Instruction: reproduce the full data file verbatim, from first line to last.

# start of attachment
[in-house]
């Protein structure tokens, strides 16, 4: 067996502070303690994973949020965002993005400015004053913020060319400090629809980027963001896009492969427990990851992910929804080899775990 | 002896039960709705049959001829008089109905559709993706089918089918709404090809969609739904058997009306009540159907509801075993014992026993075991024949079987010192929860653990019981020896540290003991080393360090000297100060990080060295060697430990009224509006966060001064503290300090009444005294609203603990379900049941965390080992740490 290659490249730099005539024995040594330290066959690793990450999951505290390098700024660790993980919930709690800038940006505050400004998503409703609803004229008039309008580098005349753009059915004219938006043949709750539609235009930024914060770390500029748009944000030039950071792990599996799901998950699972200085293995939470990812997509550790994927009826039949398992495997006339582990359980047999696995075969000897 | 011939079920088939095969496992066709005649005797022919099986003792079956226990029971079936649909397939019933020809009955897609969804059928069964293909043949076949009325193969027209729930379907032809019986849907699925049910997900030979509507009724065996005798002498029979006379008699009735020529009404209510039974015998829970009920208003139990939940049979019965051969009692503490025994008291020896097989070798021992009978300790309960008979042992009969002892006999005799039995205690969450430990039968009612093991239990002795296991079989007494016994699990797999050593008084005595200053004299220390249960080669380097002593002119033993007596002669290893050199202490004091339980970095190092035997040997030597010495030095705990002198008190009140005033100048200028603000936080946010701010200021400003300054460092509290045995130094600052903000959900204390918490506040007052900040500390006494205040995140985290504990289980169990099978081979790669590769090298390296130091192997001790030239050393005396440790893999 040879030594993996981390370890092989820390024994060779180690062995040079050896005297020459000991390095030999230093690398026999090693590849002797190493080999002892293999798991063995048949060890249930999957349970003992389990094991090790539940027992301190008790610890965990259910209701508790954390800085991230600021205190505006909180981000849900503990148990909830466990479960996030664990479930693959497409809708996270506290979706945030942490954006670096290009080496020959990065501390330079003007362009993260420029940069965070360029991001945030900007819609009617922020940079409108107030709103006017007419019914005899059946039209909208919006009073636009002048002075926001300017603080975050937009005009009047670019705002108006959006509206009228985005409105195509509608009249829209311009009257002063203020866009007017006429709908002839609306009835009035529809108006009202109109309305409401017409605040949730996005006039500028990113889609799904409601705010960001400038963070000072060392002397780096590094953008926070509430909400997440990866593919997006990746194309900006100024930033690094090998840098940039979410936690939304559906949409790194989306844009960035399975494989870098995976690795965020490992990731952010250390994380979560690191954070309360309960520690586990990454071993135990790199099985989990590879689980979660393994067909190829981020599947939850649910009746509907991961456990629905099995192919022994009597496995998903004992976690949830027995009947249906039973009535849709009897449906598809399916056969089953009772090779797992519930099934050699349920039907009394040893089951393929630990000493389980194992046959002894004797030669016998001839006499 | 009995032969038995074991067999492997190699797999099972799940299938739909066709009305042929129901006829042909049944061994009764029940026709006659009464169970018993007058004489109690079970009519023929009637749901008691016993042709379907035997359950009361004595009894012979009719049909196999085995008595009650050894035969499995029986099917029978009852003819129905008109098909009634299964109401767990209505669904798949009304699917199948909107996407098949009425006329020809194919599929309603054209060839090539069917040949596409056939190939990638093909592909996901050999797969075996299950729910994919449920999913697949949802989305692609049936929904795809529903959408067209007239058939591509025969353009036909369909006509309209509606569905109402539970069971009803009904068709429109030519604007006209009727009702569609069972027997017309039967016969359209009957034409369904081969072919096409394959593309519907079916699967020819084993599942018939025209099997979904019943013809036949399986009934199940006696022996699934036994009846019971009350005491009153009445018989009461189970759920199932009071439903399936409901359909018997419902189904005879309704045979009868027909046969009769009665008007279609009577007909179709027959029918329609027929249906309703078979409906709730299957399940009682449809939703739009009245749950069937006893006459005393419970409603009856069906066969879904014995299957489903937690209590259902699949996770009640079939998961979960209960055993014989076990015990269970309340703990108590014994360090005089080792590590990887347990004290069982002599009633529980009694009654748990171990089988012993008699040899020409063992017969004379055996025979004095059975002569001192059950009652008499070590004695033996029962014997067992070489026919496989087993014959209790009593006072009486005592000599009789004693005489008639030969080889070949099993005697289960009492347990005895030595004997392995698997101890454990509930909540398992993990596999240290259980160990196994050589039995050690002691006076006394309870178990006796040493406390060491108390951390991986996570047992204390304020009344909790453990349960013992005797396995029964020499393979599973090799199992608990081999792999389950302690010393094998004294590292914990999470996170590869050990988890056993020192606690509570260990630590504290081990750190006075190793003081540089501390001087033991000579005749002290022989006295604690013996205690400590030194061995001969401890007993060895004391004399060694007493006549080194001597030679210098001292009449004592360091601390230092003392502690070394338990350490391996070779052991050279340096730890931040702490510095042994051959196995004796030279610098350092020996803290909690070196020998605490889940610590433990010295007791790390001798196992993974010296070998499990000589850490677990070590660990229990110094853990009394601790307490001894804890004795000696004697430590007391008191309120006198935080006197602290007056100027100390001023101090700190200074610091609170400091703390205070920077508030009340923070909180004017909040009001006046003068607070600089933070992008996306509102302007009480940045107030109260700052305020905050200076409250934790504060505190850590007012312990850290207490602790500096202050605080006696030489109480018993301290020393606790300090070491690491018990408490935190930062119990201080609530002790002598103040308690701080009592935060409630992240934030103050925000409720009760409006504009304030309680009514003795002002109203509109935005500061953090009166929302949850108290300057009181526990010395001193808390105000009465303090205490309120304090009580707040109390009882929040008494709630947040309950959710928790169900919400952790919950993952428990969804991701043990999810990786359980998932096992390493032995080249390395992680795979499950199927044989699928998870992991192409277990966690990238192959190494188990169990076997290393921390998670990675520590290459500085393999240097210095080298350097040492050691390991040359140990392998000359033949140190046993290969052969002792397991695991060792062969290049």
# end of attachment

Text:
[in-house]
């Protein structure tokens, strides 16, 4: 067996502070303690994973949020965002993005400015004053913020060319400090629809980027963001896009492969427990990851992910929804080899775990 | 002896039960709705049959001829008089109905559709993706089918089918709404090809969609739904058997009306009540159907509801075993014992026993075991024949079987010192929860653990019981020896540290003991080393360090000297100060990080060295060697430990009224509006966060001064503290300090009444005294609203603990379900049941965390080992740490 290659490249730099005539024995040594330290066959690793990450999951505290390098700024660790993980919930709690800038940006505050400004998503409703609803004229008039309008580098005349753009059915004219938006043949709750539609235009930024914060770390500029748009944000030039950071792990599996799901998950699972200085293995939470990812997509550790994927009826039949398992495997006339582990359980047999696995075969000897 | 011939079920088939095969496992066709005649005797022919099986003792079956226990029971079936649909397939019933020809009955897609969804059928069964293909043949076949009325193969027209729930379907032809019986849907699925049910997900030979509507009724065996005798002498029979006379008699009735020529009404209510039974015998829970009920208003139990939940049979019965051969009692503490025994008291020896097989070798021992009978300790309960008979042992009969002892006999005799039995205690969450430990039968009612093991239990002795296991079989007494016994699990797999050593008084005595200053004299220390249960080669380097002593002119033993007596002669290893050199202490004091339980970095190092035997040997030597010495030095705990002198008190009140005033100048200028603000936080946010701010200021400003300054460092509290045995130094600052903000959900204390918490506040007052900040500390006494205040995140985290504990289980169990099978081979790669590769090298390296130091192997001790030239050393005396440790893999 040879030594993996981390370890092989820390024994060779180690062995040079050896005297020459000991390095030999230093690398026999090693590849002797190493080999002892293999798991063995048949060890249930999957349970003992389990094991090790539940027992301190008790610890965990259910209701508790954390800085991230600021205190505006909180981000849900503990148990909830466990479960996030664990479930693959497409809708996270506290979706945030942490954006670096290009080496020959990065501390330079003007362009993260420029940069965070360029991001945030900007819609009617922020940079409108107030709103006017007419019914005899059946039209909208919006009073636009002048002075926001300017603080975050937009005009009047670019705002108006959006509206009228985005409105195509509608009249829209311009009257002063203020866009007017006429709908002839609306009835009035529809108006009202109109309305409401017409605040949730996005006039500028990113889609799904409601705010960001400038963070000072060392002397780096590094953008926070509430909400997440990866593919997006990746194309900006100024930033690094090998840098940039979410936690939304559906949409790194989306844009960035399975494989870098995976690795965020490992990731952010250390994380979560690191954070309360309960520690586990990454071993135990790199099985989990590879689980979660393994067909190829981020599947939850649910009746509907991961456990629905099995192919022994009597496995998903004992976690949830027995009947249906039973009535849709009897449906598809399916056969089953009772090779797992519930099934050699349920039907009394040893089951393929630990000493389980194992046959002894004797030669016998001839006499 | 009995032969038995074991067999492997190699797999099972799940299938739909066709009305042929129901006829042909049944061994009764029940026709006659009464169970018993007058004489109690079970009519023929009637749901008691016993042709379907035997359950009361004595009894012979009719049909196999085995008595009650050894035969499995029986099917029978009852003819129905008109098909009634299964109401767990209505669904798949009304699917199948909107996407098949009425006329020809194919599929309603054209060839090539069917040949596409056939190939990638093909592909996901050999797969075996299950729910994919449920999913697949949802989305692609049936929904795809529903959408067209007239058939591509025969353009036909369909006509309209509606569905109402539970069971009803009904068709429109030519604007006209009727009702569609069972027997017309039967016969359209009957034409369904081969072919096409394959593309519907079916699967020819084993599942018939025209099997979904019943013809036949399986009934199940006696022996699934036994009846019971009350005491009153009445018989009461189970759920199932009071439903399936409901359909018997419902189904005879309704045979009868027909046969009769009665008007279609009577007909179709027959029918329609027929249906309703078979409906709730299957399940009682449809939703739009009245749950069937006893006459005393419970409603009856069906066969879904014995299957489903937690209590259902699949996770009640079939998961979960209960055993014989076990015990269970309340703990108590014994360090005089080792590590990887347990004290069982002599009633529980009694009654748990171990089988012993008699040899020409063992017969004379055996025979004095059975002569001192059950009652008499070590004695033996029962014997067992070489026919496989087993014959209790009593006072009486005592000599009789004693005489008639030969080889070949099993005697289960009492347990005895030595004997392995698997101890454990509930909540398992993990596999240290259980160990196994050589039995050690002691006076006394309870178990006796040493406390060491108390951390991986996570047992204390304020009344909790453990349960013992005797396995029964020499393979599973090799199992608990081999792999389950302690010393094998004294590292914990999470996170590869050990988890056993020192606690509570260990630590504290081990750190006075190793003081540089501390001087033991000579005749002290022989006295604690013996205690400590030194061995001969401890007993060895004391004399060694007493006549080194001597030679210098001292009449004592360091601390230092003392502690070394338990350490391996070779052991050279340096730890931040702490510095042994051959196995004796030279610098350092020996803290909690070196020998605490889940610590433990010295007791790390001798196992993974010296070998499990000589850490677990070590660990229990110094853990009394601790307490001894804890004795000696004697430590007391008191309120006198935080006197602290007056100027100390001023101090700190200074610091609170400091703390205070920077508030009340923070909180004017909040009001006046003068607070600089933070992008996306509102302007009480940045107030109260700052305020905050200076409250934790504060505190850590007012312990850290207490602790500096202050605080006696030489109480018993301290020393606790300090070491690491018990408490935190930062119990201080609530002790002598103040308690701080009592935060409630992240934030103050925000409720009760409006504009304030309680009514003795002002109203509109935005500061953090009166929302949850108290300057009181526990010395001193808390105000009465303090205490309120304090009580707040109390009882929040008494709630947040309950959710928790169900919400952790919950993952428990969804991701043990999810990786359980998932096992390493032995080249390395992680795979499950199927044989699928998870992991192409277990966690990238192959190494188990169990076997290393921390998670990675520590290459500085393999240097210095080298350097040492050691390991040359140990392998000359033949140190046993290969052969002792397991695991060792062969290049």